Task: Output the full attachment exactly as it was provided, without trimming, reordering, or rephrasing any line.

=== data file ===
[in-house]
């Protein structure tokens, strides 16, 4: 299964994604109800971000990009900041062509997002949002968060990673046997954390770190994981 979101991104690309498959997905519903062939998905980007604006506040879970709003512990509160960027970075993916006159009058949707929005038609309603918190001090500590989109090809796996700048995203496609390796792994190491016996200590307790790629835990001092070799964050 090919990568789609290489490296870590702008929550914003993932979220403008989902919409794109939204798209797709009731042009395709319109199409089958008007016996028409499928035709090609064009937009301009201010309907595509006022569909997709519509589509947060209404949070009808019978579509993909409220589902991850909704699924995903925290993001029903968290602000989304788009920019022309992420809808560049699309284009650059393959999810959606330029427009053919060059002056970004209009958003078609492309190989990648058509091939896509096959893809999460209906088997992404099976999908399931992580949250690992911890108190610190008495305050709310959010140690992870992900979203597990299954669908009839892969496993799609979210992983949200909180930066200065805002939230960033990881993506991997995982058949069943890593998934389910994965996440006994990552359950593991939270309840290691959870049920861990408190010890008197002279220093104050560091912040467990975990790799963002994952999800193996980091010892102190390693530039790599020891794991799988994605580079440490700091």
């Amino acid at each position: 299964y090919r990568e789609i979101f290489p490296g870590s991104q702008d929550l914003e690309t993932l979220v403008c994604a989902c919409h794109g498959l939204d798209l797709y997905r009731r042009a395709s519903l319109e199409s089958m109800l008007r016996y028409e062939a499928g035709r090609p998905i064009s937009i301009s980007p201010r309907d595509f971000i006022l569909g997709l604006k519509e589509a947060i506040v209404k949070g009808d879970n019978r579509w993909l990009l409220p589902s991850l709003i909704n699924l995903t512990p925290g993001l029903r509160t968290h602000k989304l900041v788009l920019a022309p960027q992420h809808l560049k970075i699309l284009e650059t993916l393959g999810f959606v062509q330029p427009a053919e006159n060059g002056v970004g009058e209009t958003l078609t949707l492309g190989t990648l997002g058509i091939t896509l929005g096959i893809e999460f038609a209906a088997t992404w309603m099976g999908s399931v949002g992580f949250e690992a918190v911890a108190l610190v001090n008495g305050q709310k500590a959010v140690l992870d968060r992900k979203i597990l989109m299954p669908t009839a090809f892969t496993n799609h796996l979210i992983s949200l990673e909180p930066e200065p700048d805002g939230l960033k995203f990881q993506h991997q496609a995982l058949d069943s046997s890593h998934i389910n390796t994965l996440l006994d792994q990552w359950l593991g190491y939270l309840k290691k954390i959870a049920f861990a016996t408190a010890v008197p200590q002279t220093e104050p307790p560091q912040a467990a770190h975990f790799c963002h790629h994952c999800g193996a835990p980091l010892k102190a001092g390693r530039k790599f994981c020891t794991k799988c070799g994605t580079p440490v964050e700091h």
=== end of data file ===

[in-house]
């Protein structure tokens, strides 16, 4: 299964994604109800971000990009900041062509997002949002968060990673046997954390770190994981 979101991104690309498959997905519903062939998905980007604006506040879970709003512990509160960027970075993916006159009058949707929005038609309603918190001090500590989109090809796996700048995203496609390796792994190491016996200590307790790629835990001092070799964050 090919990568789609290489490296870590702008929550914003993932979220403008989902919409794109939204798209797709009731042009395709319109199409089958008007016996028409499928035709090609064009937009301009201010309907595509006022569909997709519509589509947060209404949070009808019978579509993909409220589902991850909704699924995903925290993001029903968290602000989304788009920019022309992420809808560049699309284009650059393959999810959606330029427009053919060059002056970004209009958003078609492309190989990648058509091939896509096959893809999460209906088997992404099976999908399931992580949250690992911890108190610190008495305050709310959010140690992870992900979203597990299954669908009839892969496993799609979210992983949200909180930066200065805002939230960033990881993506991997995982058949069943890593998934389910994965996440006994990552359950593991939270309840290691959870049920861990408190010890008197002279220093104050560091912040467990975990790799963002994952999800193996980091010892102190390693530039790599020891794991799988994605580079440490700091």
């Amino acid at each position: 299964y090919r990568e789609i979101f290489p490296g870590s991104q702008d929550l914003e690309t993932l979220v403008c994604a989902c919409h794109g498959l939204d798209l797709y997905r009731r042009a395709s519903l319109e199409s089958m109800l008007r016996y028409e062939a499928g035709r090609p998905i064009s937009i301009s980007p201010r309907d595509f971000i006022l569909g997709l604006k519509e589509a947060i506040v209404k949070g009808d879970n019978r579509w993909l990009l409220p589902s991850l709003i909704n699924l995903t512990p925290g993001l029903r509160t968290h602000k989304l900041v788009l920019a022309p960027q992420h809808l560049k970075i699309l284009e650059t993916l393959g999810f959606v062509q330029p427009a053919e006159n060059g002056v970004g009058e209009t958003l078609t949707l492309g190989t990648l997002g058509i091939t896509l929005g096959i893809e999460f038609a209906a088997t992404w309603m099976g999908s399931v949002g992580f949250e690992a918190v911890a108190l610190v001090n008495g305050q709310k500590a959010v140690l992870d968060r992900k979203i597990l989109m299954p669908t009839a090809f892969t496993n799609h796996l979210i992983s949200l990673e909180p930066e200065p700048d805002g939230l960033k995203f990881q993506h991997q496609a995982l058949d069943s046997s890593h998934i389910n390796t994965l996440l006994d792994q990552w359950l593991g190491y939270l309840k290691k954390i959870a049920f861990a016996t408190a010890v008197p200590q002279t220093e104050p307790p560091q912040a467990a770190h975990f790799c963002h790629h994952c999800g193996a835990p980091l010892k102190a001092g390693r530039k790599f994981c020891t794991k799988c070799g994605t580079p440490v964050e700091h």